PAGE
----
Perhaps understanding the reward part of the loop is clear. We do a behavior, because there is some sort of reward at the end. Something that makes us warm and fuzzy inside. The routine part we understand, as the path to receiving that reward.
But the cue, in theory, is the thing that begins the habit. But cues are subtle, tricky and connected to multiple daily aspects. The cue is really the trigger point and also what creates the habit and makes it feel concrete, unchangeable.
Understanding and breaking down the habit loop is the key to modifying the habit, and changing your routines.
Now change and habits are in opposition of each other. When we try to make a change, the brain wakes up and questions your intentions, your drives, your doubts. Habits keep us comfortable, silent, unquestioning and obeying. Change however, is revolutionary, feels sudden, and the mind becomes resistant. We fight against change, only because we have consciousness. You see in nature, change is inevitable, and welcomed. Such is the example of changing seasons. If a tree had consciousness would he willingly let go of its leaves?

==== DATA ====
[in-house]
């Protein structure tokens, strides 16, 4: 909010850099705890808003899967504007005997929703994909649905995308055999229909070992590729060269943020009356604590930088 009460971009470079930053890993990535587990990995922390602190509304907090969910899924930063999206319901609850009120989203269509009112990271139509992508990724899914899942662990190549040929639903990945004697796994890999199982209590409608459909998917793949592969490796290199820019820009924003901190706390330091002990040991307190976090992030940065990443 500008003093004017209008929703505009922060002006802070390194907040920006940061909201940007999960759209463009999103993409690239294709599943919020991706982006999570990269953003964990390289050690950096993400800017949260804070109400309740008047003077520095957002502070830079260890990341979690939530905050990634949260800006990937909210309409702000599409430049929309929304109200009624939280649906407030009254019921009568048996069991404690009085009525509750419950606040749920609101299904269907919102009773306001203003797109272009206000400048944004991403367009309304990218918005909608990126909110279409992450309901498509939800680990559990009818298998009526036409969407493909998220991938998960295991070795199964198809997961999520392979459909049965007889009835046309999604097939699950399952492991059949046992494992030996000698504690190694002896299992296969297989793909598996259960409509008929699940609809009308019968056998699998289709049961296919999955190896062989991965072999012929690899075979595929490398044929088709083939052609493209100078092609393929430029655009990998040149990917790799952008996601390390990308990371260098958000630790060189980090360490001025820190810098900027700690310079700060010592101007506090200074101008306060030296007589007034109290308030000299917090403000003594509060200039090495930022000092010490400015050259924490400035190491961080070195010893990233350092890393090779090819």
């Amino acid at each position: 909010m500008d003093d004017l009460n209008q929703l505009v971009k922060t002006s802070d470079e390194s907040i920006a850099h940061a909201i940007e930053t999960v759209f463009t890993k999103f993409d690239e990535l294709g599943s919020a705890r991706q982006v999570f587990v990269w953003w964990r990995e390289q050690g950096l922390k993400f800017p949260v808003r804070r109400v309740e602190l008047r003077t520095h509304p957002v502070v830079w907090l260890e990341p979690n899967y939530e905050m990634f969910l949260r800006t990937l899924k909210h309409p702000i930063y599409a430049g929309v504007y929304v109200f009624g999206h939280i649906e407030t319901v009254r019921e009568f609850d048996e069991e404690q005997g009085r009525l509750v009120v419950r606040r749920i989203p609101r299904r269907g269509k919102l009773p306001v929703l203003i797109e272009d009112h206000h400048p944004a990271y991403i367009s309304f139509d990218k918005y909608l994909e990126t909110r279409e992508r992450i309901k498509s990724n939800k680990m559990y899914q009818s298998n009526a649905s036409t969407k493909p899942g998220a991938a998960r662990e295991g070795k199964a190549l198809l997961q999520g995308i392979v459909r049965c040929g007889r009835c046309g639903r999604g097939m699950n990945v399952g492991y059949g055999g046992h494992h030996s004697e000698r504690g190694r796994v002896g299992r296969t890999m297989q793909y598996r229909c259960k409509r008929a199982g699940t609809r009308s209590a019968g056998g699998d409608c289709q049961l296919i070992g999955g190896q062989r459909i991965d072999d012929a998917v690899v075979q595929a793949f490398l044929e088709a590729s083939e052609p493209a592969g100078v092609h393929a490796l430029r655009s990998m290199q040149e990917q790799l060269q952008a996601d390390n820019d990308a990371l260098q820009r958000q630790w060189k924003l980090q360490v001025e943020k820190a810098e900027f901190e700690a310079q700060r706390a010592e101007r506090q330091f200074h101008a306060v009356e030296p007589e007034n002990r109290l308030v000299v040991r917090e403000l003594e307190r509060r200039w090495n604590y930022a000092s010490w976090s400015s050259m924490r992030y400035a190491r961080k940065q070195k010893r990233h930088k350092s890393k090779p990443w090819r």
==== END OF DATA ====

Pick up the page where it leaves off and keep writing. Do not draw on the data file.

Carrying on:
Conscious awareness of habits is actually an Ace in your pocket. Because then, and only then, can you perform to your highest potential, by regularly tweaking your habits in the direction of self development, growth and knowledge.
How to change your habit?
Become aware of it first. Become aware of every bit of cue that signals the routine, and become aware of the reward. Is it truly a rewarding experience the routine you do? Is it truly honoring the greatest self? Who truly benefits from the reward?
Creating habits that are congruent with your belief systems and honor your true nature is what life is all about.
Remember, our habits began with the basis for safety and security. Influences such as today’s media and social trends are not the best guide in how we tend to our routines, but can challenge us to look inward and seek the patterns that no longer serve us.
Habits lead our lives, but we are conscious beings, let us embrace this ability. Let us embrace change, and become aware of our daily patterns, adjusting them accordingly. Take your life into your own Hands, mind and heart.
In addition, I am now offering tools and modalities using Ayurvedic approach in how to begin your path to changing the habits that no longer serve you.
Join me today to uncover what habits you do are cramping your style, draining your energy, and keep you out of synch with nature.